NTP Config Question



  • I have my pfsense box running as my networks NTP server. As I also have pfblockerng-devel installed I subsequently have the VIP 10.10.10.1. And I recently noticed that ntpd is listening on that VIP address, thus I was wondering is there any way to stop this? I get that it is not technically a bad thing but still, tried doing it via the GUI and couldn't figure out a way so I tried directly modifying the conf file but every time things were restarted all my changes were undone.

    Also while I have things set to block all IPv6 traffic regardless ntpd is also listening on it, is there any way to have it only use IPv4?


  • Netgate Administrator

    You can add ACLs to restrict what it responds to from different subnets but there's no way to select which IPs the daemon listens on from the GUI.
    As you say though it shouldn't really matter if you have appropriate firewall rules in place.

    Steve



  • I already have ACLs in place that pass all internal NTP traffic regardless of its destination to a specific internal address on my network, which is not the VIP, so technically it shouldn't be able to respond to queries as it won't be getting any. Just kind of annoying that I have to use resources to prevent things from going to it while its also using resources and all this could be avoided by something as simple as cutting it off at the source. With that said I did notice that the VIP address does occasionally make outbound request to get time information and I have tried to put ACLs in place on both the LAN and WAN side to prevent this but I can not seem to get it trigger the rule, any suggestion?

    And while there isn't a means to get it to stop using the VIP address is there a way to at least tell it not to use IPv6?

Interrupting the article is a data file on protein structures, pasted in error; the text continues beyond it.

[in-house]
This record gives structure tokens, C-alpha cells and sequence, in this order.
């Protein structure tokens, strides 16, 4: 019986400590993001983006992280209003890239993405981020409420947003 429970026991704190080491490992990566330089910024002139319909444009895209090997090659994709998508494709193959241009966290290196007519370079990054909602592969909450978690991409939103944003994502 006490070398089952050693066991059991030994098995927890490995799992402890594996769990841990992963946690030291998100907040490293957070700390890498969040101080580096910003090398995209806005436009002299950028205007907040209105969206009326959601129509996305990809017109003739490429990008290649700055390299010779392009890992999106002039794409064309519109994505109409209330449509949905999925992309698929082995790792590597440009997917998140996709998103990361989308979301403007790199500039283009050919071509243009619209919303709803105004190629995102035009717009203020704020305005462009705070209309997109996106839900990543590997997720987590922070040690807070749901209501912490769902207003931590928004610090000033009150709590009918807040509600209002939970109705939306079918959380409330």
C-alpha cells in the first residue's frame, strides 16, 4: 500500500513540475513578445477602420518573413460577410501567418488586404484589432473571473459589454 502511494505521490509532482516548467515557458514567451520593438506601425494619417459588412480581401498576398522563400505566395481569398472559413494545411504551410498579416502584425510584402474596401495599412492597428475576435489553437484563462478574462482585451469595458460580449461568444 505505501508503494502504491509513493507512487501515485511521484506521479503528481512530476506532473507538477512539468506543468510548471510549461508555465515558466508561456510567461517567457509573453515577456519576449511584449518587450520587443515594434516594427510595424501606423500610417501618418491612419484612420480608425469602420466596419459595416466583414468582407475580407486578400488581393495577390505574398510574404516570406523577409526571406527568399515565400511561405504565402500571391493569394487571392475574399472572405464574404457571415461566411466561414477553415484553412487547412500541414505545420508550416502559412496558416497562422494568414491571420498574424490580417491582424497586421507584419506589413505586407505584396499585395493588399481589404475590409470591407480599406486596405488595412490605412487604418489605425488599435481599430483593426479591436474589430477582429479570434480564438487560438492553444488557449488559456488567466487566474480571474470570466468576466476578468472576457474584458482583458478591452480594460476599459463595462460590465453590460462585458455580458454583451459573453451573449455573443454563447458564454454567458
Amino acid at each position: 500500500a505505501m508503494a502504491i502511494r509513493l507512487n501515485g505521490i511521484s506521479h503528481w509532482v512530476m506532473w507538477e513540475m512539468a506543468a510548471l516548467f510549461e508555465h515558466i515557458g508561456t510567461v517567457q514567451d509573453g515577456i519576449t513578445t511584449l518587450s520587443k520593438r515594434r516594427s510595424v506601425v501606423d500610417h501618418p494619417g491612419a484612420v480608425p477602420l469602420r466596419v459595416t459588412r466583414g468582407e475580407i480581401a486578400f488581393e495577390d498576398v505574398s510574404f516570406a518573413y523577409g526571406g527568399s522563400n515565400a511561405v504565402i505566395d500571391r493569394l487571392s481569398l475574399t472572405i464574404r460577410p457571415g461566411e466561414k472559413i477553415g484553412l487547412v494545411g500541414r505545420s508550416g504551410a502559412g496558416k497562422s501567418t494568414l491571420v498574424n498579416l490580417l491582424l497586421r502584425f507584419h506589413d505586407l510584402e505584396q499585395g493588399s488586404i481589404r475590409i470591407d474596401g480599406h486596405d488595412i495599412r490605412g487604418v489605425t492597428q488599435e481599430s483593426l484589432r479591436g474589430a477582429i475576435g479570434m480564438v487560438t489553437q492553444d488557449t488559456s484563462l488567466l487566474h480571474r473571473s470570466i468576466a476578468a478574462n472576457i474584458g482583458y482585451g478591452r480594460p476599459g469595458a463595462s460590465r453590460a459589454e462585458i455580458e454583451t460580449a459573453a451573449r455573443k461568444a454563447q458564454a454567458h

• Netgate Administrator

    If you need to prevent outbound traffic from the VIP that would have to be a floating rule set to the appropriate interface and direction out. That's the only place you can block/deny outbound.

    Steve



  • Sure, but what I think is happening is that it is occurring on the WAN interface so the firewall rules are seeing as it is coming from my public IP address while its actually the 10.10.10.1 address that is making the call. And I can see this in the state table as it list the VIP as the original source. So seeing as I can't just have a blanket outbound rule on my WAN blocking anything to port 123 I am not sure how to configure the rule in a way that only gets triggered when its VIP address making the request. Any suggestions would be greatly appreciated.


  • Netgate Administrator

    You could just disable outbound NAT that IP and won't be able to make any outbound connections. You could block it as well then to be double sure.

    Steve



  • But if I just flat out disable Outbound NAT how do I make so the other stuff on my network can get out, as I assume just like the VIP is doing any device on my network that is making such a connection is ultimately getting NATted as well.


  • Netgate Administrator

    You can just disable it for 10.10.10.1.

    Set outbound NAT to hybrid mode.

    Add a new rule. WAN. Check 'do not nat'. Source: 10.10.10.1.

    Steve



  • Thanks. I disabled NAT for it and set up a floating ACL to block it from making an outboud connection. Which appears to have worked as I no longer see the occasional entry for it in the state table and its showing stuff in the states column on the firewall rule page. However it is not showing any entries of the rule being triggered in the firewall log page, is that normal? Also, not a result of this, but I occasionally see entries in the NTP log page that say something like some IP address local addr 10.10.10.1 -> <null> any idea what this is about?